Regarding the current quarantine/shutdown that we currently find ourselves in as a result of the COVID-19 Coronavirus outbreak, many people ask, why did Hashem do this to us? For which sin did this virus come to the world?
We can all see that the clearest repercussion of this virus is that everyone is quarantined at home with one’s family. Although none of us can claim to know the Heavenly calculations and we do not have such great people among us that can pinpoint precisely why the world was stricken with Coronavirus, we must nevertheless do our due diligence to try and understand what is the meaning of all this. It is possible that what brought us to this point are sins for which one is liable for isolation from the public. Indeed, our Sages taught that one is stricken with leprosy as a result of speaking Lashon Hara (evil speech, gossip), as Gechazi, servant of the prophet Elisha, spoke Lashon Hara and was stricken with leprosy. A leper is consequently banished from the camp and must sit in isolation.
It is also possible that this virus is a message to awaken us regarding the sins for which one is liable for excommunication, for one who is excommunicated must also sit alone at home, isolated from the world. Included in this category of sins is one who constantly fantasizes and thinks immoral thoughts (see Niddah 13b).
The remedy for all this is to repent fully before Hashem by praying and beseeching Him copiously. Indeed, our Sages recorded (Ta’anit 23a) that Shimon be Shatach sent the following message to Choni, the Circle Maker: “If not for the fact that you are Choni, I would have decreed an excommunication upon you. However, what can I do that you nag Hashem the way a child nags his father and Hashem does your bidding?!” This means that since Choni the Circle Maker was like a son before Hashem in the way he implored Hashem for help, the way a son asks his father, this mere fact exempts one from the punishment of excommunication.
Similarly, donating Tzedakah to needy Torah scholars exonerates one from the punishment of excommunication as our Sages taught (Pesachim 53b) that although Todos of Rome was liable for excommunication, the Sages did not excommunicate him because “he would cast merchandise into the purses of Torah scholars.” May the merciful Hashem hear our prayers and protect us from all harm, suffering, and illness and may we never again hear bad tidings among us, Amen.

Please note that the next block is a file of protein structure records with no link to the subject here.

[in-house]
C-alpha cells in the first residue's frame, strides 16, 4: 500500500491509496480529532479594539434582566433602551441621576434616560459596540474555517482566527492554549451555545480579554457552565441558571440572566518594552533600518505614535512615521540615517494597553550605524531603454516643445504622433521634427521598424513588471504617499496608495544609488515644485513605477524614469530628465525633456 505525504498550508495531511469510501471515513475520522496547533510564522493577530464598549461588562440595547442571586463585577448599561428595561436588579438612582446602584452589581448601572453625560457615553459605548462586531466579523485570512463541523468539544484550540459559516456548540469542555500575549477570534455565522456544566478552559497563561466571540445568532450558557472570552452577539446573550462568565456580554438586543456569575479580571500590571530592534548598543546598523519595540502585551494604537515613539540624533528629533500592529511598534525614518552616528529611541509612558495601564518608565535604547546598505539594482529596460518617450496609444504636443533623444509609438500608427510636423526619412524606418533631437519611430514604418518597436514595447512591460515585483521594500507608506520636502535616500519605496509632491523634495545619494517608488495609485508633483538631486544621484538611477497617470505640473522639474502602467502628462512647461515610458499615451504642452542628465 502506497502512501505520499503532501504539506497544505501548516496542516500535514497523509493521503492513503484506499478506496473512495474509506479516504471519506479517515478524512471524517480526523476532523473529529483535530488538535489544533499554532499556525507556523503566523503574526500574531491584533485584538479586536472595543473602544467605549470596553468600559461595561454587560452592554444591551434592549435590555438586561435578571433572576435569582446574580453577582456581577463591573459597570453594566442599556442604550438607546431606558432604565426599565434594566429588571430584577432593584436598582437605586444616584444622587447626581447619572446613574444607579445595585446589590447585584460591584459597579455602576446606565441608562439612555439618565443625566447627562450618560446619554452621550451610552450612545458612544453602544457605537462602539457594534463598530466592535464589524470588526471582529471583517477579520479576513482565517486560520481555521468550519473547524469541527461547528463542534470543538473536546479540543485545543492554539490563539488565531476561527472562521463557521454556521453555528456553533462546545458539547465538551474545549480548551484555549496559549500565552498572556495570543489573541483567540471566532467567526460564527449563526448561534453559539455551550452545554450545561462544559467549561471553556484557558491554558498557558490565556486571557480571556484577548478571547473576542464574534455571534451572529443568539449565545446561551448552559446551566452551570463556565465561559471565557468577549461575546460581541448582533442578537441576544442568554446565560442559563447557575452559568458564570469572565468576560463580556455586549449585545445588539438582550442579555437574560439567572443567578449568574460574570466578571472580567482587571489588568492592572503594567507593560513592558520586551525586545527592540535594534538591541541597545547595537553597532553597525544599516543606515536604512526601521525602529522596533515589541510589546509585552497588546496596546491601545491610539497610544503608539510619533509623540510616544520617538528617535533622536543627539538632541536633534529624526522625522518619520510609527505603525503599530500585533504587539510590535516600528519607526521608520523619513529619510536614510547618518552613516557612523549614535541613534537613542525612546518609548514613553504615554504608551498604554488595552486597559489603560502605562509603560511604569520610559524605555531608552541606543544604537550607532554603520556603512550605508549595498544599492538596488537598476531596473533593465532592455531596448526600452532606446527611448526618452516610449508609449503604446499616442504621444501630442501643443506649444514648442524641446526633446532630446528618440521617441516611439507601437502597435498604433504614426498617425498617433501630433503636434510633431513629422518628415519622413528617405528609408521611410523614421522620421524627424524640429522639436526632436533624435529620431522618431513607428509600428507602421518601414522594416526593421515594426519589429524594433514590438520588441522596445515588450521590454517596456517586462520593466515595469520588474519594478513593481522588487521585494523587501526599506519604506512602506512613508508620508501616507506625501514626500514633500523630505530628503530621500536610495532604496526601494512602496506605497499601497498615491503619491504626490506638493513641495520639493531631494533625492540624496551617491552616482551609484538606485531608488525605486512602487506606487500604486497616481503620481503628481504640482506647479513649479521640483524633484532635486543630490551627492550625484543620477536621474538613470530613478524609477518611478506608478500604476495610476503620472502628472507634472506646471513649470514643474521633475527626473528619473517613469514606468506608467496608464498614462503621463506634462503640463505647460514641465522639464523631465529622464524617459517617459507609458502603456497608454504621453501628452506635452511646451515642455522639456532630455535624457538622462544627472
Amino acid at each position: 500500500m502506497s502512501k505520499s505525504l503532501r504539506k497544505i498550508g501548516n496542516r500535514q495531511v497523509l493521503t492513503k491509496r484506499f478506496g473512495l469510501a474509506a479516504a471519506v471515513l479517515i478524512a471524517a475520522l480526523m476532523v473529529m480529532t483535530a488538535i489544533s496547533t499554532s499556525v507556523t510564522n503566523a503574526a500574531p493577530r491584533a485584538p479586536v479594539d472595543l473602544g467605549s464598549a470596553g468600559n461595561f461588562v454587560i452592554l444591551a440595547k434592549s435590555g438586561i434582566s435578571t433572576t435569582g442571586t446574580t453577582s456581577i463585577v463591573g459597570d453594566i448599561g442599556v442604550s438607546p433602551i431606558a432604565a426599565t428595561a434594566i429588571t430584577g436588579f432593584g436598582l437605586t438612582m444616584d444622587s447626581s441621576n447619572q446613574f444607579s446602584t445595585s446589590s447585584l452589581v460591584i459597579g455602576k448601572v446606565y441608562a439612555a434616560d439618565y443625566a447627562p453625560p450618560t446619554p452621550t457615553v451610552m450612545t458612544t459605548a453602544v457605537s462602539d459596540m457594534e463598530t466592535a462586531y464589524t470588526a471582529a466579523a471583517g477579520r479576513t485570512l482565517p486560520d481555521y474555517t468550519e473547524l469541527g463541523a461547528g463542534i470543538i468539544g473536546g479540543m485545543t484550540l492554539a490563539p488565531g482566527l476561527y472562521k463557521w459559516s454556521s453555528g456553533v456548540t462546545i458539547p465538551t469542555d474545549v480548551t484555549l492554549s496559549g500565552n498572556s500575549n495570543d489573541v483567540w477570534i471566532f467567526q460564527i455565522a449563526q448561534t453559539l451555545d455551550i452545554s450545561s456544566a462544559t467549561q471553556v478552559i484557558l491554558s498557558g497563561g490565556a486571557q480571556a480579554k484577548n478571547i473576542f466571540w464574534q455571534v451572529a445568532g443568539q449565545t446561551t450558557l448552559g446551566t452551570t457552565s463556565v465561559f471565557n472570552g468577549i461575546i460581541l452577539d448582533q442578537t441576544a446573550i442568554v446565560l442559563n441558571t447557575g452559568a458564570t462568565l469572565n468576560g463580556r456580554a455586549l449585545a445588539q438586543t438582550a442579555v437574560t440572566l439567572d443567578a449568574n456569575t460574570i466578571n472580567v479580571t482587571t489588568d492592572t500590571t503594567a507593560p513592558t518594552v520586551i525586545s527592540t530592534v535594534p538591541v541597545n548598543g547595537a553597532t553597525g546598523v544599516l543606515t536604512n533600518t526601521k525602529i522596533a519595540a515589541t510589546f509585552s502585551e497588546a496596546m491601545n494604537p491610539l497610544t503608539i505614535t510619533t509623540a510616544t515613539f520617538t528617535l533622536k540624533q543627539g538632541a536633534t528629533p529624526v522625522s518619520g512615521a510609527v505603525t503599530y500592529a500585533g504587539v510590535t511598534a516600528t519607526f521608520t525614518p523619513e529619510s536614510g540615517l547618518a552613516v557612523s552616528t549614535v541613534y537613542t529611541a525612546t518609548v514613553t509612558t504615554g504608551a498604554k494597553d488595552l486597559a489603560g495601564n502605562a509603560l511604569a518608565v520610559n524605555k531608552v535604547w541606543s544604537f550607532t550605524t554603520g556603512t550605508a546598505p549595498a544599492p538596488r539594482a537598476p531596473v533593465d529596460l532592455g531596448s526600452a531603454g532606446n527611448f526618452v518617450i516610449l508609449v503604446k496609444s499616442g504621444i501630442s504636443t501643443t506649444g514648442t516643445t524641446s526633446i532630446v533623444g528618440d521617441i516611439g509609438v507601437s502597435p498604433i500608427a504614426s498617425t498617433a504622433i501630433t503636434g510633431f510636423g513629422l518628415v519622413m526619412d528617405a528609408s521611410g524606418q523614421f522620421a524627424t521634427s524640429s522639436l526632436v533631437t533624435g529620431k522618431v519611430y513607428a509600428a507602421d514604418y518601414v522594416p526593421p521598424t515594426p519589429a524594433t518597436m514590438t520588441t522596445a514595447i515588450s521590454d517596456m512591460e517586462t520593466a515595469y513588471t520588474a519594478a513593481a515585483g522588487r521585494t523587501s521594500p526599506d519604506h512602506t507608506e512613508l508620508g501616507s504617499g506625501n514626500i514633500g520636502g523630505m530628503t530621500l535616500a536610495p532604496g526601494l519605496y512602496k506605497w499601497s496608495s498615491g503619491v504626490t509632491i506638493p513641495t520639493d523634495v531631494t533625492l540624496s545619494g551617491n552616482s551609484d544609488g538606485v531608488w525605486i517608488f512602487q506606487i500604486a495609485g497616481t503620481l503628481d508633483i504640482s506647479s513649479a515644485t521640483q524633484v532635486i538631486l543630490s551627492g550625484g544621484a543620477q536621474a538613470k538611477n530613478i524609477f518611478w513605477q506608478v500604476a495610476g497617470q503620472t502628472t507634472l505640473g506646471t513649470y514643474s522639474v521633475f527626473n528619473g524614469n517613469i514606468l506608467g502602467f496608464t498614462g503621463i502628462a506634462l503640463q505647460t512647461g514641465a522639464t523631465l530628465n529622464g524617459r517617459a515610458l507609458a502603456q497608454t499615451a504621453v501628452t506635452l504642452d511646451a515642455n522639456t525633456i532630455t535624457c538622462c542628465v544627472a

Leaning During the Seder
The Mitzvah of Leaning
The Gemara (Pesachim 108a among other places) states that there are several things during the Seder that must be eaten or drunk while leaning, i.e. while leaning to one’s left side. Indeed, the Midrash states on the verse “And Hashem led the nation in a roundabout way” that Hashem sat the Jewish nation in a leaning position at a banquet like sons of kings. This alludes to the fact that we must lean on the night of the Seder. The Rambam (Chapter 7 of Hilchot Chametz U’Matzah, Halacha 6) writes: “In every generation, one must show himself as though he has now left the slavery of Egypt, as the verse states, ‘And he has taken us out of there’. This is what Hashem has commanded us in the Torah, ‘And you shall remember that you were a slave’, meaning as if you were a slave and have now been freed. Thus, when one eats on this night, one must eat and drink in a leaning position which is an expression of freedom and every person, both men and women, must drink four cups on this night.”
The Rambam also writes (ibid. Halacha 8): “At what point must one lean? When one eats the Kezayit of Matzah and when drinking the four cups.” This means that one must lean while eating Matzah at the Seder, which includes the portions of Motzi-Matzah, Korech, and the Afikoman. Besides for this, one must lean while drinking the four cups as well.
The Manner in Which to Lean
Leaning means tilting one’s body and head significantly to the left and eating and drinking in this manner.
Although Hagaon Rabbeinu Ben Zion Abba-Shaul zt”l writes that one’s body should be tilted to the left to a forty-five-degree angle and this is indeed the practice of many of his students, nevertheless, the custom is not so. Additionally, Maran Rabbeinu Ovadia Yosef zt”l did not act this way.
The Leaning Should be Comfortable
The primary form of leaning that was customary in earlier generations was done on pillows and cushions, which would make eating in this manner very comfortable. Nowadays when it is quite uncommon to lean during the rest of the year, it is customary on the Seder night to lean on the back of one’s chair or the chair next to the individual (especially if there is no room to do anything else) in a manner which is not so comfortable. The Acharonim disagree whether or not one who has leaned in a manner which was uncomfortable for him has fulfilled his obligation of the Mitzvah of leaning.
Hagaon Harav Chaim Pinchas Scheinberg zt”l and other great Poskim rule that one has not fulfilled his obligation in this way and one must eat and drink again in a leaning position that is comfortable for him. This is because the primary idea behind the Mitzvah of leaning is for one to eat in a manner resembling freedom as royalty would; sons of kings do not eat when they are uncomfortable. Nevertheless, halachically speaking, the great Rishon Le’Zion, Hagaon Rabbeinu Yitzchak Yosef Shlit”a, writes (in his Yalkut Yosef-Pesach, Volume 3, page 114) that one who has leaned in an uncomfortable manner has, in fact, fulfilled his obligation since ultimately, he has eaten and drunk on this night while leaning.
Nonetheless, it is preferable to prepare such chairs that have arm-rests so that one can lean comfortably against them. In any event, one should try to lean as comfortably as possible while eating and truly feel like royalty.
Summary: One should lean to one’s left side during every part of the Seder when Matzah is eaten, including Motzi-Matzah, Korech, and Afikoman, as well as when one drinks the four cups of wine.